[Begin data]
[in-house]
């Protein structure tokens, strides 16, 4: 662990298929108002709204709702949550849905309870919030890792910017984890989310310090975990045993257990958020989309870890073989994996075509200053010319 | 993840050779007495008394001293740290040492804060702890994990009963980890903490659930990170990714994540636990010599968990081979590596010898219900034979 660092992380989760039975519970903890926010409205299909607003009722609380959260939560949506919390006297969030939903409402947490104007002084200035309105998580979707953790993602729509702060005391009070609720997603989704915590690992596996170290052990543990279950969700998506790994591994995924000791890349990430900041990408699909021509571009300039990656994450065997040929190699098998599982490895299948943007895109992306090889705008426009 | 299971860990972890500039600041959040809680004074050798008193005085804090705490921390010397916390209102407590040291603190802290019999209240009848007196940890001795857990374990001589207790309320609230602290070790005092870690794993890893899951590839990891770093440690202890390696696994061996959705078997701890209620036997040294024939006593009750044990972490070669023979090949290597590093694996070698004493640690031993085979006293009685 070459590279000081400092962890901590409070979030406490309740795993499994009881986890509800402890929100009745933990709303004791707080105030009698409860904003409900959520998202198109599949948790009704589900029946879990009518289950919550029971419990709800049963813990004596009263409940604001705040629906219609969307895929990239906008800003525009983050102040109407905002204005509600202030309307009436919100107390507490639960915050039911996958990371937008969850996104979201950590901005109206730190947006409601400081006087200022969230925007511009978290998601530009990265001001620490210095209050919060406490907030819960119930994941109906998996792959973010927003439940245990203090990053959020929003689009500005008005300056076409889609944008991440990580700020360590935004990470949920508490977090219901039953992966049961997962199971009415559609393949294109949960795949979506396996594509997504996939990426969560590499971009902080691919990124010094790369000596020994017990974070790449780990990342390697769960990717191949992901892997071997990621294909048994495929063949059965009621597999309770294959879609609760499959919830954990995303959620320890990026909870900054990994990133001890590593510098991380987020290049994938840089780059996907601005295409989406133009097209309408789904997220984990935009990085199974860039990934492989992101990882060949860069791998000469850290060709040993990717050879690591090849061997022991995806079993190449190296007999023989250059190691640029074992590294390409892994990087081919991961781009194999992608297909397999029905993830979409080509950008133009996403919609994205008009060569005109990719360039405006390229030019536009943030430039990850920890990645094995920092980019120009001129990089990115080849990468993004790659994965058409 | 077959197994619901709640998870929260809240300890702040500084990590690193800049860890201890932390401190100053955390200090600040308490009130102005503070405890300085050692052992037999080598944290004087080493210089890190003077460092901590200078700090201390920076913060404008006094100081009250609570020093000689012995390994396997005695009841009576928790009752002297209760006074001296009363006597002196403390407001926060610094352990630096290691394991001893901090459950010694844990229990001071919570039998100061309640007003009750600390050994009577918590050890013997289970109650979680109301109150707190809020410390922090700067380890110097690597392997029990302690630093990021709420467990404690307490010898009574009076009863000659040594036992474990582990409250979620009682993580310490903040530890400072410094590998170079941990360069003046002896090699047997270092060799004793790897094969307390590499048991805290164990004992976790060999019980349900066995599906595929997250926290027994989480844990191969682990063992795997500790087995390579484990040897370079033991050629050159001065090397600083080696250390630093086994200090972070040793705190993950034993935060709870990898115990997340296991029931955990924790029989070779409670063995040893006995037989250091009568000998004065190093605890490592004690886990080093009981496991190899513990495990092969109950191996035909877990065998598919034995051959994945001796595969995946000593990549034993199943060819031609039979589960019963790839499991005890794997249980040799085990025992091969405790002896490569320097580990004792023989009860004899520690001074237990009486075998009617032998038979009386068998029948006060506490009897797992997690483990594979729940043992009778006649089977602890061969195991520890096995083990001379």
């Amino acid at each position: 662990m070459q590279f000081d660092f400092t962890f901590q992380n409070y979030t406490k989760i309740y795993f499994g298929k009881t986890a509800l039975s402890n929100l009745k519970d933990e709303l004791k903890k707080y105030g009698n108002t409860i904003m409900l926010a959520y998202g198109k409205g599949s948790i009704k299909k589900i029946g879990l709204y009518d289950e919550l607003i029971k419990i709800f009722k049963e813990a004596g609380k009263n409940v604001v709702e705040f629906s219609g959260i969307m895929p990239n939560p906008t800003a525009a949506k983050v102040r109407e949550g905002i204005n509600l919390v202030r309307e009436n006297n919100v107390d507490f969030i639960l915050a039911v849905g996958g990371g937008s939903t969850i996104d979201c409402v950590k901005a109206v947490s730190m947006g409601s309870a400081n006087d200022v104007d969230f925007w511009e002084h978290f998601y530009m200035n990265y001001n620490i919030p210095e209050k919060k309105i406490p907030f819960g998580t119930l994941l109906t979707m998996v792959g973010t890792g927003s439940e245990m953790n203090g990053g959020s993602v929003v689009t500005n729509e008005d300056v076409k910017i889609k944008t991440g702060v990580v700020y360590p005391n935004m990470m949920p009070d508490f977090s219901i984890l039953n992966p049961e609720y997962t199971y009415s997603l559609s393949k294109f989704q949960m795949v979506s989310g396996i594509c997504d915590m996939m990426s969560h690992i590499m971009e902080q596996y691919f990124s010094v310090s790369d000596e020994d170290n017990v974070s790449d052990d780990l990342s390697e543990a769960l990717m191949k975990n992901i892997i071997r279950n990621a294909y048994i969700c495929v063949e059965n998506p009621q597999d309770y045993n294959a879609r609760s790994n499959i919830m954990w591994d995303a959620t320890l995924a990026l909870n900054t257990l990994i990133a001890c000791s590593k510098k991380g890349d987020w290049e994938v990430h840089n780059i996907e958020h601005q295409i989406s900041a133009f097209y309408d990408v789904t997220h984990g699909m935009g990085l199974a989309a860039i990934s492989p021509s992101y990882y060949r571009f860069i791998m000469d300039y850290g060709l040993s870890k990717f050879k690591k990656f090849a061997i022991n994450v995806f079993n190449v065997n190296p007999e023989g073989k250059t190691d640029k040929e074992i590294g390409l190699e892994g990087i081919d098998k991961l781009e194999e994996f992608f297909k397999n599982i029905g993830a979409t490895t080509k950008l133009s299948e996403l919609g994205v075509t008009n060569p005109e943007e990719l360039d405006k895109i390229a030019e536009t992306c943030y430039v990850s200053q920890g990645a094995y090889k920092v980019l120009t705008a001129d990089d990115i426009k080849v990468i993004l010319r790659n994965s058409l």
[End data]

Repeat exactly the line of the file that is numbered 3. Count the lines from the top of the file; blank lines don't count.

């Amino acid at each position: 662990m070459q590279f000081d660092f400092t962890f901590q992380n409070y979030t406490k989760i309740y795993f499994g298929k009881t986890a509800l039975s402890n929100l009745k519970d933990e709303l004791k903890k707080y105030g009698n108002t409860i904003m409900l926010a959520y998202g198109k409205g599949s948790i009704k299909k589900i029946g879990l709204y009518d289950e919550l607003i029971k419990i709800f009722k049963e813990a004596g609380k009263n409940v604001v709702e705040f629906s219609g959260i969307m895929p990239n939560p906008t800003a525009a949506k983050v102040r109407e949550g905002i204005n509600l919390v202030r309307e009436n006297n919100v107390d507490f969030i639960l915050a039911v849905g996958g990371g937008s939903t969850i996104d979201c409402v950590k901005a109206v947490s730190m947006g409601s309870a400081n006087d200022v104007d969230f925007w511009e002084h978290f998601y530009m200035n990265y001001n620490i919030p210095e209050k919060k309105i406490p907030f819960g998580t119930l994941l109906t979707m998996v792959g973010t890792g927003s439940e245990m953790n203090g990053g959020s993602v929003v689009t500005n729509e008005d300056v076409k910017i889609k944008t991440g702060v990580v700020y360590p005391n935004m990470m949920p009070d508490f977090s219901i984890l039953n992966p049961e609720y997962t199971y009415s997603l559609s393949k294109f989704q949960m795949v979506s989310g396996i594509c997504d915590m996939m990426s969560h690992i590499m971009e902080q596996y691919f990124s010094v310090s790369d000596e020994d170290n017990v974070s790449d052990d780990l990342s390697e543990a769960l990717m191949k975990n992901i892997i071997r279950n990621a294909y048994i969700c495929v063949e059965n998506p009621q597999d309770y045993n294959a879609r609760s790994n499959i919830m954990w591994d995303a959620t320890l995924a990026l909870n900054t257990l990994i990133a001890c000791s590593k510098k991380g890349d987020w290049e994938v990430h840089n780059i996907e958020h601005q295409i989406s900041a133009f097209y309408d990408v789904t997220h984990g699909m935009g990085l199974a989309a860039i990934s492989p021509s992101y990882y060949r571009f860069i791998m000469d300039y850290g060709l040993s870890k990717f050879k690591k990656f090849a061997i022991n994450v995806f079993n190449v065997n190296p007999e023989g073989k250059t190691d640029k040929e074992i590294g390409l190699e892994g990087i081919d098998k991961l781009e194999e994996f992608f297909k397999n599982i029905g993830a979409t490895t080509k950008l133009s299948e996403l919609g994205v075509t008009n060569p005109e943007e990719l360039d405006k895109i390229a030019e536009t992306c943030y430039v990850s200053q920890g990645a094995y090889k920092v980019l120009t705008a001129d990089d990115i426009k080849v990468i993004l010319r790659n994965s058409l």